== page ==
Landing that star clientadmin
Everyone in business goes after the big contract and it’s a great feeling when you land it. Do a great job and you can get repeat work, eventually turning the big contract into the Big Client. But wait a minute – is that what you really want?
The answer will be ‘no’ in a surprising number of cases. The value of a big client will often depend on how big it gets in relation to the rest of your business. The consequences can be dire when it starts crowding out other clients and other opportunities. As a small business, you don’t want your long-term prosperity to be sacrificed on the altar of short-term gain.
So at what point should the red lights be flashing about over-dependency, and what can you do about it?
Every industry sector is littered with small business calamities resulting from dependency on too few clients. Sometimes these are very high-profile. A tremor went through the entire auto parts industry in May when Ford announced it was closing its Australian plants, the latest in a steady series of retrenchments that will cascade through the ranks of second-, third- and fourth-tier suppliers.
It’s not just that you are a dead cinch to fire when the going gets tough for your client. You are even easier to dispatch into oblivion if your good relationship with the client company rests primarily on the strength of one or two personal relationships you have built with key executives. In most industries, executives move around jobs so frequently that a rock-solid relationship you have with a firm one day can amount to very little the next.
Short-term financial risk is only one issue. The deeper problem a big client poses to a small business is its potential to damage its ability to expand both its client base and set of competencies.
There isn’t really a rule of thumb to tell you when a client is getting too big for the good of your business. In consulting, by the time a client gets large enough to be accounting for, say, 50 per cent of your business revenue, it could easily be absorbing up to 80 per cent of your time and resources.
This kind of distortion occurs for a number of reasons. The client becomes cognisant of how important it has become to the business and grows more demanding, in the extreme case treating you as though you are an employee of the firm who should be at its beck and call 24/7. They may even be kind enough to give you an office and expect you to be there a few days a week, something I have seen happen to other consultants.
This is where you need to draw a line in the sand, unless of course you’re tired of being your own boss and feel like actually being an employee again.
But redressing the power balance can be very difficult because the financial repercussions of losing the client have grown so high.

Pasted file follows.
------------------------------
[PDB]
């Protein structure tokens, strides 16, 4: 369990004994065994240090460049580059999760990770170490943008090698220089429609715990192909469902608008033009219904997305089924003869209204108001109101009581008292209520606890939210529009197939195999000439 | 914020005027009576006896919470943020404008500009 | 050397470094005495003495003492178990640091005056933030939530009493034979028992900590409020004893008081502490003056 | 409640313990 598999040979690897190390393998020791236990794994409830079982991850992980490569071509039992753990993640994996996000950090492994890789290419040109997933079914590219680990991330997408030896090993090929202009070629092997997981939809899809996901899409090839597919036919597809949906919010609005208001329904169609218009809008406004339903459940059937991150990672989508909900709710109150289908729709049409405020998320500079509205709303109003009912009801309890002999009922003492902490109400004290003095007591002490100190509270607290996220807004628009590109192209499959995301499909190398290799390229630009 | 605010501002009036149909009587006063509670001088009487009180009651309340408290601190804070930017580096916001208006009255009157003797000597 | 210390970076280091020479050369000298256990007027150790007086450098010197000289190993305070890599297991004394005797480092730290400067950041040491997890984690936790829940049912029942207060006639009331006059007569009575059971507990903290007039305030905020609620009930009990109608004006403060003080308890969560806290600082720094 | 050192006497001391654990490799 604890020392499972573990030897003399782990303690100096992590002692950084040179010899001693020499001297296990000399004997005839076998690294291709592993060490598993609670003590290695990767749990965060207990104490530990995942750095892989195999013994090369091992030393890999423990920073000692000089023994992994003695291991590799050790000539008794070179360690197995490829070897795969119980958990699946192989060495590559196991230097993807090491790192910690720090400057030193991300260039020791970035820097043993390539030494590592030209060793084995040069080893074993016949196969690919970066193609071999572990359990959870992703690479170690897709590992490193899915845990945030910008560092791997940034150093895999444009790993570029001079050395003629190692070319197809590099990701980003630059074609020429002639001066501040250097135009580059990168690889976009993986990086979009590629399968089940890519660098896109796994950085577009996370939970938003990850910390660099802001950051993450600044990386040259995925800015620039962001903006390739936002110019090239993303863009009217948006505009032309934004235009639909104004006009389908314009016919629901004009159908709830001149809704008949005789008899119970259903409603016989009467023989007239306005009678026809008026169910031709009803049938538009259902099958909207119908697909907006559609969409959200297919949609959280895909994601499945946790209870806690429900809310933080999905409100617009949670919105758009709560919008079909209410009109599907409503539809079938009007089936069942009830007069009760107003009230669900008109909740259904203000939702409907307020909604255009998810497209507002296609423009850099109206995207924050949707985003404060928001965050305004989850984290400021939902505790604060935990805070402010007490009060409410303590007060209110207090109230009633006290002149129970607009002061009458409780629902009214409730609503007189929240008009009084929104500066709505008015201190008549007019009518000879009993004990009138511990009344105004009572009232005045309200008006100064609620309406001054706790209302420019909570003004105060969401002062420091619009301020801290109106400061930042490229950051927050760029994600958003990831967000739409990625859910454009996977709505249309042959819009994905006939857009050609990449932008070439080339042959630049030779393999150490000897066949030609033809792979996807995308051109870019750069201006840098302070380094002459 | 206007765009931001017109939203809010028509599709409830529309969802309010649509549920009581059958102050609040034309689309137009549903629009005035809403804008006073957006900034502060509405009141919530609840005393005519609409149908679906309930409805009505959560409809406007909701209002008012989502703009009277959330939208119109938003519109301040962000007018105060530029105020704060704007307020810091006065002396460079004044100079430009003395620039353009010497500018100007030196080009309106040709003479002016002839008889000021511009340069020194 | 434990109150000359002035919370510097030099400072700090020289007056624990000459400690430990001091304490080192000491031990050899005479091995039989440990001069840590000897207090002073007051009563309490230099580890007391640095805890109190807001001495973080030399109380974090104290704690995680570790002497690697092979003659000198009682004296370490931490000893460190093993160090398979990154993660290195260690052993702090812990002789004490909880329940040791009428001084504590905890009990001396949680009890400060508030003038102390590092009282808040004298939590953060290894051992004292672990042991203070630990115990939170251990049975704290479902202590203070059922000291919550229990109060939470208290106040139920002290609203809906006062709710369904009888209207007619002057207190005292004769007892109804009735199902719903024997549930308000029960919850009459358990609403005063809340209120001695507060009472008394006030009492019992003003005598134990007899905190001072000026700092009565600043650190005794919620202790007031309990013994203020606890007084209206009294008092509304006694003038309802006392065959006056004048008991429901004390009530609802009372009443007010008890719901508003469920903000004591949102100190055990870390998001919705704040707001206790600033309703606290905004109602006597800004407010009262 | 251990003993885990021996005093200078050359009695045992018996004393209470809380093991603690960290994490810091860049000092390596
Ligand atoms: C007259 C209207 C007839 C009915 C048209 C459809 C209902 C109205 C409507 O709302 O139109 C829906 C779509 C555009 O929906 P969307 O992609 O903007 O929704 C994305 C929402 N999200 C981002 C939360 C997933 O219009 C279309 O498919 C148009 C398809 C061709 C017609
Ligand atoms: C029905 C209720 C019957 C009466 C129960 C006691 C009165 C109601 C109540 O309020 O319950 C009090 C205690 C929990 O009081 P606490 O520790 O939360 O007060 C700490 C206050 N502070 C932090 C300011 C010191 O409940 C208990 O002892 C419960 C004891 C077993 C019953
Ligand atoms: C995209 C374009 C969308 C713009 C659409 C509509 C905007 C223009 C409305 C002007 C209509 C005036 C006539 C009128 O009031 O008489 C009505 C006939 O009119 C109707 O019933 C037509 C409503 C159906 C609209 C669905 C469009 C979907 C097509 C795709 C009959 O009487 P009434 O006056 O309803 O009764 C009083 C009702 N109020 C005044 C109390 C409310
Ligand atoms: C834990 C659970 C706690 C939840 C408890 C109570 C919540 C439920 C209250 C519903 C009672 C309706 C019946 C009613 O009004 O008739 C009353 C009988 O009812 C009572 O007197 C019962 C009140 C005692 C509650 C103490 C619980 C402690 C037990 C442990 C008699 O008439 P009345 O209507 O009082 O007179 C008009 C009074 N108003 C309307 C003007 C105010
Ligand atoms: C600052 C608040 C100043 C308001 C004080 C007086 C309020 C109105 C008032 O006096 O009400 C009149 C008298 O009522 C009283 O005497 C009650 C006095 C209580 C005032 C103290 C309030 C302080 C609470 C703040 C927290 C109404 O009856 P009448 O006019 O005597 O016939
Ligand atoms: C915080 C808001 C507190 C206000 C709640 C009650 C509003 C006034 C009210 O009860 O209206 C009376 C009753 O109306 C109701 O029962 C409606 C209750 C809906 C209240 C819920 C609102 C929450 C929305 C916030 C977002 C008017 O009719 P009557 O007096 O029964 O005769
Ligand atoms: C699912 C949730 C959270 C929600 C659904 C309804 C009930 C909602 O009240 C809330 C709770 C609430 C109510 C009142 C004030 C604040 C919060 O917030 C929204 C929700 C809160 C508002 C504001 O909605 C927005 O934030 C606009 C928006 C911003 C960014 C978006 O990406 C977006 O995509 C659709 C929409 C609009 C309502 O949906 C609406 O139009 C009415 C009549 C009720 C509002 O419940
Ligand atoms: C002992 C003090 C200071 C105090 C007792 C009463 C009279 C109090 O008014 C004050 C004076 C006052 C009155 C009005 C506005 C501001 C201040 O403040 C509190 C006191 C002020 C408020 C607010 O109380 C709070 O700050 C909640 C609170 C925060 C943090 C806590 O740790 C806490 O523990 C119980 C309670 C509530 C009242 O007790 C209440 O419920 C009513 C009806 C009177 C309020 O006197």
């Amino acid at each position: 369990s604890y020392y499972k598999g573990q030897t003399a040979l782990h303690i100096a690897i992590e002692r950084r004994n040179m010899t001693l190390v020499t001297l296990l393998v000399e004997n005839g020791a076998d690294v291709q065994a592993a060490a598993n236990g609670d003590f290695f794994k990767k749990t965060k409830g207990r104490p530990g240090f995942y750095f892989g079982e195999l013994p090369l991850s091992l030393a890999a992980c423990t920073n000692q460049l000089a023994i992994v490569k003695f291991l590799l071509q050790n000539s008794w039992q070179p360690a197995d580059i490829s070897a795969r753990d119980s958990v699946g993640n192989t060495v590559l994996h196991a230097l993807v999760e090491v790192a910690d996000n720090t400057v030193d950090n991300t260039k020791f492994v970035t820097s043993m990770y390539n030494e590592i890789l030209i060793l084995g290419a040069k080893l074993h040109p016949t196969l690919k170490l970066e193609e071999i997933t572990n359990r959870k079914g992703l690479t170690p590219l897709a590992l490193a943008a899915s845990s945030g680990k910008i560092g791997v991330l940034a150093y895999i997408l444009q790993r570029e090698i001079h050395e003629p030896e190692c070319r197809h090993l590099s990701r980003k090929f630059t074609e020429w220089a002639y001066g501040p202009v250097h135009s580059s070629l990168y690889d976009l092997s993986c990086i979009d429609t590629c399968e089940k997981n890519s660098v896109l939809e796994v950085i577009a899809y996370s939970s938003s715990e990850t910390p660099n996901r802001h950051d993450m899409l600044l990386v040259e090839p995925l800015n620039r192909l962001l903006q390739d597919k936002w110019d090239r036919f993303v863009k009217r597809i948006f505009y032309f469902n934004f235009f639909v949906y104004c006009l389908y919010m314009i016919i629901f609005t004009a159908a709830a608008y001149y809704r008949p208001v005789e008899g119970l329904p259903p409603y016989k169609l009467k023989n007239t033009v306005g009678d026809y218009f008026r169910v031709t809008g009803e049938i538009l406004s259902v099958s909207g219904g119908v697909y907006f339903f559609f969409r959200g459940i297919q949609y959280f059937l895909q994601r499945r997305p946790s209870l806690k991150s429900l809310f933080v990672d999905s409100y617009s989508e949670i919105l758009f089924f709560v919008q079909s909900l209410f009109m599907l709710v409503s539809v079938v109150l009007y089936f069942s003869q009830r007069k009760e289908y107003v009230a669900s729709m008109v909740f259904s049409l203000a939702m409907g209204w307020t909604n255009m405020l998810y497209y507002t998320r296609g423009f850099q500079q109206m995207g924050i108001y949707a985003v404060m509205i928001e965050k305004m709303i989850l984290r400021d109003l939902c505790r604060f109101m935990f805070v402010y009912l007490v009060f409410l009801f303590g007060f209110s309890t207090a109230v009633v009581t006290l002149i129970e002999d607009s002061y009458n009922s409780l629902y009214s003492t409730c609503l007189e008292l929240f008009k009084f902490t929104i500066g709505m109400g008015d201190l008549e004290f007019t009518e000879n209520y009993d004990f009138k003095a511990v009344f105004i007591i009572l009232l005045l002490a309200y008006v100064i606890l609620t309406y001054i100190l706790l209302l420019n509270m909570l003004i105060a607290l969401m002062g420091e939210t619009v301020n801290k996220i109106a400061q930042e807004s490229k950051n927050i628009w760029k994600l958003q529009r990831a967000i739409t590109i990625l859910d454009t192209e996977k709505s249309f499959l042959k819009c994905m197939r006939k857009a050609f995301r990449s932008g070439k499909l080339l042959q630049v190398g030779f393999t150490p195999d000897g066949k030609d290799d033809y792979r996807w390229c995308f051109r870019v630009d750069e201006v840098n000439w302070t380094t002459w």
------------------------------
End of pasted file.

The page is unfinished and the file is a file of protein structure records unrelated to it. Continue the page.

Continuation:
Of course, as a small business you may think the ends (keeping the customer) justify the means (kowtowing). Unfortunately, that is often not the case.
In some cases your commitment to the big client prevents you from pursuing superior and more remunerative opportunities with other clients. It snuffs out the time, energy and resources you need to take a longer-term perspective and market yourself properly.
At the same time you are failing to broaden your skillset. If you only work with one client you will only learn how to solve one set of problems. Unless your aspirations are very limited this is not a hole you want to be dragged into.
A couple of years ago I did advisory work for a company that accounted for roughly 30 per cent of my income. The work became increasingly rote and unsatisfying, and didn’t seem to be providing enough of a return considering the amount of intellectual capital I was transferring to this client. But it was nice and secure so although I had my doubts I hummed and hawed for a full year before becoming so fed up I took the radical step of cutting all ties.
Then something stunning happened. My client base began to expand rapidly, and all of the income lost by untethering myself from this particular client was more than made up for in the space of a few months.
What happened? Of course I found more time for marketing and had a more positive frame of mind generally. It also turned out that some key potential clients had not been coming to me before because I did so much work for the other firm I was widely perceived to be an employee of theirs. It was only when I had freed myself up to focus on other opportunities that they became aware of my availability.
Of course, this is not to say that you should never have, or aspire to have, big clients, much less that you should instantly dump the ones you have. Just pay attention to the warning signs and remember that in some cases it can be better to jump now than be pushed later.
– Michael Baker
Sydney Morning Herald